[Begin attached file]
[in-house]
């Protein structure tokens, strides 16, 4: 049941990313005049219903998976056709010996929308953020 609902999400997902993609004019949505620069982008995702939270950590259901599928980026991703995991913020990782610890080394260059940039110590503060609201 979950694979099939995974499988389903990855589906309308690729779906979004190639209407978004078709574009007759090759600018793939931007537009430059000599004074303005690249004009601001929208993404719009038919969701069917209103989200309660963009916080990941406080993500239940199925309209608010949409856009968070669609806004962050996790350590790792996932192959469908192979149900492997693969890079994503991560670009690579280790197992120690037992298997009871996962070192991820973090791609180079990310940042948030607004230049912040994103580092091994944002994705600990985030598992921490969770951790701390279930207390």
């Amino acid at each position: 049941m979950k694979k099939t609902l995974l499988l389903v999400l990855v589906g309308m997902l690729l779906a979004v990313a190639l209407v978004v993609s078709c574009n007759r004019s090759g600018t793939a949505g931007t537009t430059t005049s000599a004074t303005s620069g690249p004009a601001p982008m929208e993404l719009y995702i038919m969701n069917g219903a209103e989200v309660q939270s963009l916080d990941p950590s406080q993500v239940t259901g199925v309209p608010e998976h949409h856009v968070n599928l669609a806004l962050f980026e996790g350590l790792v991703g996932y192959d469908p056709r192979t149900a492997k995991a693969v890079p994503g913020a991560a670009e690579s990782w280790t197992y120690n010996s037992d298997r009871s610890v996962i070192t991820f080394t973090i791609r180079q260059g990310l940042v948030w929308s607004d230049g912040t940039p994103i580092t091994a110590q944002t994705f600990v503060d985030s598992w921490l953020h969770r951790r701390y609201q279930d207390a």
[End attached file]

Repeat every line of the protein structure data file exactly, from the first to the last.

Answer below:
[in-house]
């Protein structure tokens, strides 16, 4: 049941990313005049219903998976056709010996929308953020 609902999400997902993609004019949505620069982008995702939270950590259901599928980026991703995991913020990782610890080394260059940039110590503060609201 979950694979099939995974499988389903990855589906309308690729779906979004190639209407978004078709574009007759090759600018793939931007537009430059000599004074303005690249004009601001929208993404719009038919969701069917209103989200309660963009916080990941406080993500239940199925309209608010949409856009968070669609806004962050996790350590790792996932192959469908192979149900492997693969890079994503991560670009690579280790197992120690037992298997009871996962070192991820973090791609180079990310940042948030607004230049912040994103580092091994944002994705600990985030598992921490969770951790701390279930207390």
């Amino acid at each position: 049941m979950k694979k099939t609902l995974l499988l389903v999400l990855v589906g309308m997902l690729l779906a979004v990313a190639l209407v978004v993609s078709c574009n007759r004019s090759g600018t793939a949505g931007t537009t430059t005049s000599a004074t303005s620069g690249p004009a601001p982008m929208e993404l719009y995702i038919m969701n069917g219903a209103e989200v309660q939270s963009l916080d990941p950590s406080q993500v239940t259901g199925v309209p608010e998976h949409h856009v968070n599928l669609a806004l962050f980026e996790g350590l790792v991703g996932y192959d469908p056709r192979t149900a492997k995991a693969v890079p994503g913020a991560a670009e690579s990782w280790t197992y120690n010996s037992d298997r009871s610890v996962i070192t991820f080394t973090i791609r180079q260059g990310l940042v948030w929308s607004d230049g912040t940039p994103i580092t091994a110590q944002t994705f600990v503060d985030s598992w921490l953020h969770r951790r701390y609201q279930d207390a």